The average business loses about 10-25 percent of its customers every year. Unless you're a first-time business owner, you certainly know that losing customers is part of the game.
However, one of your primary objectives is ensuring that your business gains far more customers than it loses; otherwise, revenues will decline sharply. So, if you're currently losing customers at an alarming rate, you must be worried about the situation and trying to find ways to remedy it.
To find effective solutions, though, it helps to understand why your customers are leaving in the first place. In this article, we're fleshing out some of the common causes of customer attrition.
- Product Quality Issues
The product or service you sell is the link between your business and the customers. They buy it because they have a need that your product solves. You want them to keep coming back for more.
There are a couple of reasons customers stop buying your product or service, but the biggest one is quality concerns. If your product's quality has gone down lately and you haven't done anything to correct the issue, your customers will start leaving. They will especially leave in droves if there's a better alternative on the market.
Don't wait until several customers are complaining about the quality of your products to correct the problem. Look into product quality issues as soon as they arise and fix them immediately. If you're outsourcing manufacturing, don't shy away from switching to another manufacturer if the current one's production quality isn't up to par.
- Bad Customer Service
In a 2022 customer experience survey, 60 percent of respondents said they have switched brands after a negative customer service experience.
There's no doubt that the modern consumer expects to get excellent service when they visit or contact a business. And, considering that consumers have multiple choices, you can see how easy it is for them to move on.
If your business's customer service isn't satisfactory, customers will flee.
Depending on the nature of your business, there are a couple of customer service areas that will need improvement. If your business has call center operations, for example, you need agents with great customer service skills. Not only that, but you must ensure more than 80 percent of the calls are answered in under 20 seconds.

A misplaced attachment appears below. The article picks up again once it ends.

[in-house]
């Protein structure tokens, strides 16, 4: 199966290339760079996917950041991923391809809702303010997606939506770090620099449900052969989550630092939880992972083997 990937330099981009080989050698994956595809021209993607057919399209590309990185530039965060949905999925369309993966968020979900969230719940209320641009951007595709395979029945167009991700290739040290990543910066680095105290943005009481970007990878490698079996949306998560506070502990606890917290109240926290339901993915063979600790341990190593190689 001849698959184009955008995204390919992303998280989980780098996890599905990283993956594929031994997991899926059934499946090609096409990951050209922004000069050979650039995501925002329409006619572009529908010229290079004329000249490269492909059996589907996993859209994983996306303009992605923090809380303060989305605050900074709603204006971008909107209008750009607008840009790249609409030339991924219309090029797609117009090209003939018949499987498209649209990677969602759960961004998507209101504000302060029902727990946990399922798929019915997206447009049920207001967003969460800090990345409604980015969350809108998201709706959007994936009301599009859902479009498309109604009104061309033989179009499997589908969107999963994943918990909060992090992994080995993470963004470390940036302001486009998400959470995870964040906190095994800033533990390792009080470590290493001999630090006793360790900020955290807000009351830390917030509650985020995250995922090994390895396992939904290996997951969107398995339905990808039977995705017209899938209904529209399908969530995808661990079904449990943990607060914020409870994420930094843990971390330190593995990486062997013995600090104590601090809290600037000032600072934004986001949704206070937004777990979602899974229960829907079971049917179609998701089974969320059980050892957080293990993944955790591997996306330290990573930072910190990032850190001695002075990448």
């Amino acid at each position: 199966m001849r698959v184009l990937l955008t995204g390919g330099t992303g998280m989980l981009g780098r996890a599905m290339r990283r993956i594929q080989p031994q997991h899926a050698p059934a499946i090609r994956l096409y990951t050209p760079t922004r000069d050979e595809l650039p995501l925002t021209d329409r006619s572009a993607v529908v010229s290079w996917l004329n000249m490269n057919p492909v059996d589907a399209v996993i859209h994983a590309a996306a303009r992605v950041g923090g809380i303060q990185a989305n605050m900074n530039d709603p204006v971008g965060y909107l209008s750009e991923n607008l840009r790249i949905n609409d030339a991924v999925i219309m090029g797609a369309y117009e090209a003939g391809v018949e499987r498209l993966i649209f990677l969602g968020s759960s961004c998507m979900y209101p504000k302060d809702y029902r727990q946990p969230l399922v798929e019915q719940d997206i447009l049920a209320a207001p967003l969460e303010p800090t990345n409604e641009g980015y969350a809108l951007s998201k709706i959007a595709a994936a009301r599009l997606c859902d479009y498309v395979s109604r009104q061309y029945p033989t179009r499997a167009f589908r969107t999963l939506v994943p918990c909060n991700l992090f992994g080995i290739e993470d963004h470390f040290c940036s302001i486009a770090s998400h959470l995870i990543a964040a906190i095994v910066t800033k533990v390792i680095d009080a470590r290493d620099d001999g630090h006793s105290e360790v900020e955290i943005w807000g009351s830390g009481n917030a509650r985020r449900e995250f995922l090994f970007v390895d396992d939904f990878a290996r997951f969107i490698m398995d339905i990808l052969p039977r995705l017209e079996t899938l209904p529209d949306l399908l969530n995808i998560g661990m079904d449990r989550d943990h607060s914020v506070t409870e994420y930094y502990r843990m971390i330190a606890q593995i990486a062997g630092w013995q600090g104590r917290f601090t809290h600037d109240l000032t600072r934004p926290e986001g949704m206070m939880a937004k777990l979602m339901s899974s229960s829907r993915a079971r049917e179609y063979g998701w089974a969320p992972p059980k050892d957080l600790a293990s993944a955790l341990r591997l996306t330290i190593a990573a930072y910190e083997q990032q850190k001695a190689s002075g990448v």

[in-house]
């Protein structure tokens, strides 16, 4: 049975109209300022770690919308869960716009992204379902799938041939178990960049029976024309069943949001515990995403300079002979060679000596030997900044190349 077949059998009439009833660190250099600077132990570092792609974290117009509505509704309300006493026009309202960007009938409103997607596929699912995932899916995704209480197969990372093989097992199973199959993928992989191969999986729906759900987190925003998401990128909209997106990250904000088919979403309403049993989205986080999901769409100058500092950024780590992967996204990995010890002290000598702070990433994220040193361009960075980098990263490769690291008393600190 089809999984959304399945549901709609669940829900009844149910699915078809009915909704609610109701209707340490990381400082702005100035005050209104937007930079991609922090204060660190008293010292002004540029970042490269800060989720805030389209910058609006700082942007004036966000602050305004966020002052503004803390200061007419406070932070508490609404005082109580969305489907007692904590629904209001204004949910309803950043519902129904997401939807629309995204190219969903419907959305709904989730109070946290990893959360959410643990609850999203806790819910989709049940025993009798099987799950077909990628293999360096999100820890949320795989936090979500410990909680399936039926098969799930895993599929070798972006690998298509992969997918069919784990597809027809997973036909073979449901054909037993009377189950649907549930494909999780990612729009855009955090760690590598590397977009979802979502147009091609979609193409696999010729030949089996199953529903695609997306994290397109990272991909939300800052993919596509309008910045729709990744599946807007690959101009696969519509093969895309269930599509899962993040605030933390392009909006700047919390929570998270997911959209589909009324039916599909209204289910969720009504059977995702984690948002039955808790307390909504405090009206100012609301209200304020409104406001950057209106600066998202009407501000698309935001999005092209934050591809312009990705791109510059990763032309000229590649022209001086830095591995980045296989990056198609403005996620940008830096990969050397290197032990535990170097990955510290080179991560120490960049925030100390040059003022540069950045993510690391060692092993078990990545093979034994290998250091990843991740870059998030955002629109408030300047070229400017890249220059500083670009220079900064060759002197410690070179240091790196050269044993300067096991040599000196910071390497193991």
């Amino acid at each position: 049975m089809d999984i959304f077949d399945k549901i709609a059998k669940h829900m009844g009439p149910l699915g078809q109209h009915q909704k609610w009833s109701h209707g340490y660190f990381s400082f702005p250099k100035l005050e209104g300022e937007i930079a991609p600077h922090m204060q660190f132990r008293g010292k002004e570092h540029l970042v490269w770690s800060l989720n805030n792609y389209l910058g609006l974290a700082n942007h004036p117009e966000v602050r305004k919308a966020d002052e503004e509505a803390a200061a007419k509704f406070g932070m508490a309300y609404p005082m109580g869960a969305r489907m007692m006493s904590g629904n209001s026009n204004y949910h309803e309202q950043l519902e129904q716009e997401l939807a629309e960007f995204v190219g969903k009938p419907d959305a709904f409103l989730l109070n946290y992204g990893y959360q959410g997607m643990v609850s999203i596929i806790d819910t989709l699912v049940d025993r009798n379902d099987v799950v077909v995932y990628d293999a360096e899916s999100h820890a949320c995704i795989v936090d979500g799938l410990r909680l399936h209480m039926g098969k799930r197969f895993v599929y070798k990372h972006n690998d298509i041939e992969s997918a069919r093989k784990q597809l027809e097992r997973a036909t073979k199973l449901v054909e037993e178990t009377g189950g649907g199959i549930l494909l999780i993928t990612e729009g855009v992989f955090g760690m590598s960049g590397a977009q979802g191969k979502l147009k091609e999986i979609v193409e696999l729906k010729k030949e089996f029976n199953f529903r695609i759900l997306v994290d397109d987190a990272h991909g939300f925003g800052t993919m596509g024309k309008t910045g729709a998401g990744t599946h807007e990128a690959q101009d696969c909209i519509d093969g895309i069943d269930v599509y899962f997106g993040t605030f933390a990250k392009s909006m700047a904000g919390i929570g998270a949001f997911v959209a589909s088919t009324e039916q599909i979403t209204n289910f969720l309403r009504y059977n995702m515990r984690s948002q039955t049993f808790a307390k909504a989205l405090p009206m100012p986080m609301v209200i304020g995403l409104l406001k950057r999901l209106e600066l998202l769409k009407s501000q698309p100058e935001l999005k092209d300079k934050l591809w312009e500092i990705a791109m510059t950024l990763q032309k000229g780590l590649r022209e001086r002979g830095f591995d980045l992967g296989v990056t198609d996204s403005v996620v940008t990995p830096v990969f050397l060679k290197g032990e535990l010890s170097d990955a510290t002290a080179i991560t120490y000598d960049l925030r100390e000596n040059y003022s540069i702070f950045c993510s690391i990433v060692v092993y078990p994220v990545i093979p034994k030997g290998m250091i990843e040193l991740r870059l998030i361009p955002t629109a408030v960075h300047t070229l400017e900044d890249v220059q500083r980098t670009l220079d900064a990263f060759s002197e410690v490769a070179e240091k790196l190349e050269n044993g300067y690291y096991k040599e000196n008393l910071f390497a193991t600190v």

Also, make a habit of collecting customer feedback. This way, you'll be in a better position to know what areas of your customer service delivery need to be improved.
- Unmet Expectations
Sometimes a business can sell great products and offer excellent customer support services and still lose customers at a high rate. If you're in this situation, perhaps it's because you're setting expectations and failing to meet them.
The end result? Customers who feel short-changed.
While it's great to set high expectations for your business, you could easily make promises that you won't deliver in the process.
For example, let's say you own a home internet company that guarantees its customers high-speed internet. You will raise customers' expectations most will buy your service because of it.
Now, if the customers don't get high-speed internet as promised, it won't be long before they start feeling your company isn't meeting their expectations. Perhaps the same customers would be content with regular internet speeds.
It's prudent to be careful with the promises and guarantees your business makes. It's in the best interest of your customer retention efforts to underpromise and overdeliver than to overpromise and underdeliver.
- Uncompetitive Pricing
Customers want the most bang for their buck, so they're always conscious about how much they want to spend on a product or service. As such, your pricing strategy could be the reason you're experiencing a big loss of customers.
Of course, if you're in a monopolistic industry or the dominant player in your market, you've got greater control over how you price your products. In theory, you can increase your markup per item and customers will still have no choice but to buy.
However, in a crowded, competitive market, your pricing has to follow market trends. Going significantly above the average market price, even when your product is superior to the rest, can have a negative impact on customer attraction and retention. Price-conscious consumers will prefer to buy the more cost-effective option.
Instead of using price as a differentiator, there are other strategies you can implement, such as implementing a loyalty program. Read this article to learn more about how to design a program that will enhance customer loyalty.
- Company Values
Most shoppers won't purchase from a brand whose values don't align with theirs!
What does your brand stand for? If it hasn't officially communicated its values (through a mission statement, for example), attracting customers is going to be challenging. And if your brand's values keep changing or you don't practice them, customer loyalty will become elusive.
If you want to minimize customer attrition, ensure you have a good understanding of your target market. What values do they hold?
With this information, you can then build a brand around those values. For example, if most of your target customers are environmentally conscious, they're going to look for brands that support environmental conservation. All you will need to do is build an eco-friendly business and the customers will come.
Put an End to Losing Customers
Although losing customers is something every business owner expects, you want to retain as many of them as possible. After all, it takes a lot to attract a new customer.
If an increasing number of your customers are leaving, don't sit back and hope the attrition will stop. Seek to understand what's pushing them away, and address it promptly.
All the best and keep reading our blog for more business advice.